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Sleep Apnea Severity Linked to Race

Update Date: Jun 26, 2013 02:17 PM EDT

A new study has linked race to sleep apnea.  Even after accounting for body mass index, researchers found that sleep apnea severity is higher among African-American men in certain age groups.

Lead researcher Dr. James A. Rowley, professor of internal medicine in Wayne State University's School of Medicine, African-American men younger than 40 years old had on average higher apnea hypopnea index (AHI) by 3.21 breathing pauses per hour of sleep compared to white men younger than 40 years old with the same body mass index.

Obstructive sleep apnea (OSA) is the most common type of sleep apnea and affects at least 4 percent of men and 2 percent of women.  The condition is caused by complete or partial obstruction of the upper airway occurring during sleep despite an ongoing effort to breathe.

Rowley and his team found that among participants between the ages of 50 and 59, being an African-American man increased AHI by 2.79 breathing events per hour of sleep.  However, no differences in AHI were found between African-American women and white women.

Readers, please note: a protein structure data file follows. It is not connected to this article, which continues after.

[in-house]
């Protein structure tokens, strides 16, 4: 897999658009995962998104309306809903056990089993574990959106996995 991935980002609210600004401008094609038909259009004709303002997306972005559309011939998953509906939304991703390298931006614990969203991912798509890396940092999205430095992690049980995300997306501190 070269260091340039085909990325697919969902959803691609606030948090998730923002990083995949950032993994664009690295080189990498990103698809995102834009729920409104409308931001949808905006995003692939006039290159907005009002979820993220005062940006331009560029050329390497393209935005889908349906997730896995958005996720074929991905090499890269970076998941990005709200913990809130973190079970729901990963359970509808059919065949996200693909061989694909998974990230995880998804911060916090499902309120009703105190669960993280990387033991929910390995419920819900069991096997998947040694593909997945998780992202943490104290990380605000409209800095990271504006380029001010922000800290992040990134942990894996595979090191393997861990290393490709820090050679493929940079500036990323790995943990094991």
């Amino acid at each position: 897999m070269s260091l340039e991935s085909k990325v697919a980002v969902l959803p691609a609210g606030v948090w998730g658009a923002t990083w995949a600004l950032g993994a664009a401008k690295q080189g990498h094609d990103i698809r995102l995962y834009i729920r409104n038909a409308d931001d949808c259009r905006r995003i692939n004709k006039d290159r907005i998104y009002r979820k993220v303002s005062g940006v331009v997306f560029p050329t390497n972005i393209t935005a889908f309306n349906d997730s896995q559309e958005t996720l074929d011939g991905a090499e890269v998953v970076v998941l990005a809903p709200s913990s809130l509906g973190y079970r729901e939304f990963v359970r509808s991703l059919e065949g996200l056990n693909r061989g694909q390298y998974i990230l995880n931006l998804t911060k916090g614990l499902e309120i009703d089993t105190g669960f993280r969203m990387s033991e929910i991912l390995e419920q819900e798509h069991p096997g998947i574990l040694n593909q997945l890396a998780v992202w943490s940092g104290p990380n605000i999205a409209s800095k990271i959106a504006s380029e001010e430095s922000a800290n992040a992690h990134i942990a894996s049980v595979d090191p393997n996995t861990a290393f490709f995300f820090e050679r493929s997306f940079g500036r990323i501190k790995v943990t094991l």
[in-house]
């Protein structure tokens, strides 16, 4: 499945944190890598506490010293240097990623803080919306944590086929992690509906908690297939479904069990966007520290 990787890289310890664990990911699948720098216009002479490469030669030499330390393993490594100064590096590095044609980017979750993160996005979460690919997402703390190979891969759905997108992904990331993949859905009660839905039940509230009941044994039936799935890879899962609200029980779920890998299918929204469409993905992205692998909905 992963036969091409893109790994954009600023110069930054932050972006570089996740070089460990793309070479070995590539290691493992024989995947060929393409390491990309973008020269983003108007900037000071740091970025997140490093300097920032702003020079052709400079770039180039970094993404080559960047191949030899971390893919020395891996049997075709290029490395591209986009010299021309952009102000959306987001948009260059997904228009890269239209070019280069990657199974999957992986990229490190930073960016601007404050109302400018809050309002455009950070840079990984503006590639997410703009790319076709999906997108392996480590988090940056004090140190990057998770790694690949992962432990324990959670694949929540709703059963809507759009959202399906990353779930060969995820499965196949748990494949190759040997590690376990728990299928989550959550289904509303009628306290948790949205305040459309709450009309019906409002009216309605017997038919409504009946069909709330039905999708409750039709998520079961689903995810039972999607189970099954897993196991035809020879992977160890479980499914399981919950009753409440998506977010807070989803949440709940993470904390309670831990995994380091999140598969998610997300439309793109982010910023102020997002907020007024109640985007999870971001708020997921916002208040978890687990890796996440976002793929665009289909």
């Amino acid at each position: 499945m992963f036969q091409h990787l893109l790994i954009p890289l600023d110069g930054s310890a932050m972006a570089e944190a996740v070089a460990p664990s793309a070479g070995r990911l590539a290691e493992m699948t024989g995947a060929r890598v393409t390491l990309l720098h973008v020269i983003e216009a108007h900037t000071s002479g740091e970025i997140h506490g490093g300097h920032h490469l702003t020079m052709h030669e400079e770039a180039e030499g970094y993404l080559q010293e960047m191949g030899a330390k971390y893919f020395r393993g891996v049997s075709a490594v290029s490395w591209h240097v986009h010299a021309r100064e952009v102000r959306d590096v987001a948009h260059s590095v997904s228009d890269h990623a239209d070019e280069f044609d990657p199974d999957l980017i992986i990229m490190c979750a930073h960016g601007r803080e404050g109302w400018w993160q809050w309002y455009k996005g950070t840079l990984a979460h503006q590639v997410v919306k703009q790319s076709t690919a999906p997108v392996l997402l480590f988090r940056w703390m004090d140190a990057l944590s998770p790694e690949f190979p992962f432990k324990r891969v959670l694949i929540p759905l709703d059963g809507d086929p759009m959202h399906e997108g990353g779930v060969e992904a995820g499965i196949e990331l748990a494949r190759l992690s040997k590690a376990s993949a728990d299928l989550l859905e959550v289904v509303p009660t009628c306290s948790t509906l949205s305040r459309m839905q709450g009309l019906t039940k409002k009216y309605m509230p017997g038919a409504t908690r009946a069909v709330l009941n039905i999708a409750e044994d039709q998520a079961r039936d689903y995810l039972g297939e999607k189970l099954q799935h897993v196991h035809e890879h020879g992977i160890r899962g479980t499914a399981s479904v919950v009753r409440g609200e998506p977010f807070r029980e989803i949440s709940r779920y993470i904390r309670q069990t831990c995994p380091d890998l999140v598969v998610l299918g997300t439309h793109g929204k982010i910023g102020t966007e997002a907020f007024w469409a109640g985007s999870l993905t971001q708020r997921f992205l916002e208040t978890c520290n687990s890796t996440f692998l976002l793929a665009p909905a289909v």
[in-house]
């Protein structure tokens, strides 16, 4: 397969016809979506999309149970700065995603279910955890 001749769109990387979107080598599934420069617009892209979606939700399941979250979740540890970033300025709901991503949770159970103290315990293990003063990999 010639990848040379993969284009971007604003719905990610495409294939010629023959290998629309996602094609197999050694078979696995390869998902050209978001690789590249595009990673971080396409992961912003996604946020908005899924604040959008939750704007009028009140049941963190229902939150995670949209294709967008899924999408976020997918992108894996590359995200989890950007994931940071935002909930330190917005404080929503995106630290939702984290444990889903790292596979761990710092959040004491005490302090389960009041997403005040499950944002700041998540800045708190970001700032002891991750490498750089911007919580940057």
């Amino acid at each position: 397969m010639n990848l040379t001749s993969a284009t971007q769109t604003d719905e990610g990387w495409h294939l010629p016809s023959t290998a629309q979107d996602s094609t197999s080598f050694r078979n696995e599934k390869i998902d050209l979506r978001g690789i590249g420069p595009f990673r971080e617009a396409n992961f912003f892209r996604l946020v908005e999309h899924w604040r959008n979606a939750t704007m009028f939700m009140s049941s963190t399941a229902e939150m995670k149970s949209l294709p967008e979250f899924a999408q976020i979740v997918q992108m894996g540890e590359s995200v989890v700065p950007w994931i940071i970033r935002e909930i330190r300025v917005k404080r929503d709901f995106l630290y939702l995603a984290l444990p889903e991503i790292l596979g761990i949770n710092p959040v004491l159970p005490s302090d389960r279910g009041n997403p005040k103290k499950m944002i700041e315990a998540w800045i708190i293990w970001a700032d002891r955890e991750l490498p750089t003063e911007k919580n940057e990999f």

"The results show that in certain age groups, after correcting for other demographic factors, the severity of sleep apnea as measured by the apnea-hypopnea index is higher in African-American males than Caucasian males," Rowley said in a news release.

The latest study involved 512 patients over three years, comprising 340 African Americans and 172 Caucasians.  Researchers said all participants were at least 18 years old and have an AHI of more than five events per night of sleep. Researchers had looked at the link between race and AHI while accounting for the effect of confounders like gender, age, BMI and comorbidities.

Researchers still do not know the mechanism for a racial difference in sleep apnea severity.  However, they say some possibilities may include anatomical differences that affect the upper airway mechanics and collapsibility, as well as differences in the neurochemical control of breathing.

The findings are published in the  Journal of Clinical Sleep Medicine.

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